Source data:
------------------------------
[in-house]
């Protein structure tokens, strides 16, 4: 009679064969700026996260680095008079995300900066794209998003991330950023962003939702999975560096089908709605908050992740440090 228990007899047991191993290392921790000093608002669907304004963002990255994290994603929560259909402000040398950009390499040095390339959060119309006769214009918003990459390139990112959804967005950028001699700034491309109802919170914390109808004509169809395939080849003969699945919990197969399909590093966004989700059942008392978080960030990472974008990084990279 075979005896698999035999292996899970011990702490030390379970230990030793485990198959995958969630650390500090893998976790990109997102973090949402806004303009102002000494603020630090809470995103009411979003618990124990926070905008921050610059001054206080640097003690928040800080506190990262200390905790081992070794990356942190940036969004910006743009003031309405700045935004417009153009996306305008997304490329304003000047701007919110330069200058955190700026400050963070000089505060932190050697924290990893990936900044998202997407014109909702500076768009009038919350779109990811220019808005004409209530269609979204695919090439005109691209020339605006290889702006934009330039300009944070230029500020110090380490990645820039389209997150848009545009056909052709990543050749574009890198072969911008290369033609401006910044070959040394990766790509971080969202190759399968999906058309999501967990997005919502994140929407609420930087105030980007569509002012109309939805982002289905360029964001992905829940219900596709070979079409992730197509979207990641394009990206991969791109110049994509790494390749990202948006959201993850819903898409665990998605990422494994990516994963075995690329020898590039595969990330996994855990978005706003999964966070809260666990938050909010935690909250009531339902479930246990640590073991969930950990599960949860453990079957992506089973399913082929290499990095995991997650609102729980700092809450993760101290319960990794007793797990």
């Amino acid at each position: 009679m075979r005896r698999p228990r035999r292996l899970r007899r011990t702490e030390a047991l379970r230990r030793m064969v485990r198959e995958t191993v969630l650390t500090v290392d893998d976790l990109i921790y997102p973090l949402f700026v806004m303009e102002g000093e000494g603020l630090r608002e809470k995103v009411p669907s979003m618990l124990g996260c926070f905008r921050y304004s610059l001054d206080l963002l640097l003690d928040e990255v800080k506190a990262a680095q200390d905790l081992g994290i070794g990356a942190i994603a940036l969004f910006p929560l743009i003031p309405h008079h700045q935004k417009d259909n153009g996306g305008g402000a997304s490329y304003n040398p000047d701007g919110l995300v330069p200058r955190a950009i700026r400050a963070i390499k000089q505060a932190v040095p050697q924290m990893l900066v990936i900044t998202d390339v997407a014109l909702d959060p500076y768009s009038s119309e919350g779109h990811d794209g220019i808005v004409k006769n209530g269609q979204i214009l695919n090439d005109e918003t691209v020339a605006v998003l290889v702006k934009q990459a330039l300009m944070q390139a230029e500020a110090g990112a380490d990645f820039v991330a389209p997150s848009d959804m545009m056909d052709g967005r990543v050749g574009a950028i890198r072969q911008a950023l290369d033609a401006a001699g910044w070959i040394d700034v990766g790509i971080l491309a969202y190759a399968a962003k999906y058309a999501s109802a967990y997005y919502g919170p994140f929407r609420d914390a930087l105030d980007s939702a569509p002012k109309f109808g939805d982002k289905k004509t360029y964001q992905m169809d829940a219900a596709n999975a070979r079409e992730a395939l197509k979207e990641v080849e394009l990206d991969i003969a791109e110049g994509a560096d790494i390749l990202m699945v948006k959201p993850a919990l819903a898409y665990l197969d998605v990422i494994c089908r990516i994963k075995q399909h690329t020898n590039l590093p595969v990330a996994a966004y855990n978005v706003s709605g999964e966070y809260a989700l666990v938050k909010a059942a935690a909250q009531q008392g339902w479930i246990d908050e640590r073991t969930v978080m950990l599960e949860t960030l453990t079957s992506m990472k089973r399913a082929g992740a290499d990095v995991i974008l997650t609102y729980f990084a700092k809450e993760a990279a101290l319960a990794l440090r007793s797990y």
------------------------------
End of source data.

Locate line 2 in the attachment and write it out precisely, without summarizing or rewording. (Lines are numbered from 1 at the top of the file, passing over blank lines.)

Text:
């Protein structure tokens, strides 16, 4: 009679064969700026996260680095008079995300900066794209998003991330950023962003939702999975560096089908709605908050992740440090 228990007899047991191993290392921790000093608002669907304004963002990255994290994603929560259909402000040398950009390499040095390339959060119309006769214009918003990459390139990112959804967005950028001699700034491309109802919170914390109808004509169809395939080849003969699945919990197969399909590093966004989700059942008392978080960030990472974008990084990279 075979005896698999035999292996899970011990702490030390379970230990030793485990198959995958969630650390500090893998976790990109997102973090949402806004303009102002000494603020630090809470995103009411979003618990124990926070905008921050610059001054206080640097003690928040800080506190990262200390905790081992070794990356942190940036969004910006743009003031309405700045935004417009153009996306305008997304490329304003000047701007919110330069200058955190700026400050963070000089505060932190050697924290990893990936900044998202997407014109909702500076768009009038919350779109990811220019808005004409209530269609979204695919090439005109691209020339605006290889702006934009330039300009944070230029500020110090380490990645820039389209997150848009545009056909052709990543050749574009890198072969911008290369033609401006910044070959040394990766790509971080969202190759399968999906058309999501967990997005919502994140929407609420930087105030980007569509002012109309939805982002289905360029964001992905829940219900596709070979079409992730197509979207990641394009990206991969791109110049994509790494390749990202948006959201993850819903898409665990998605990422494994990516994963075995690329020898590039595969990330996994855990978005706003999964966070809260666990938050909010935690909250009531339902479930246990640590073991969930950990599960949860453990079957992506089973399913082929290499990095995991997650609102729980700092809450993760101290319960990794007793797990």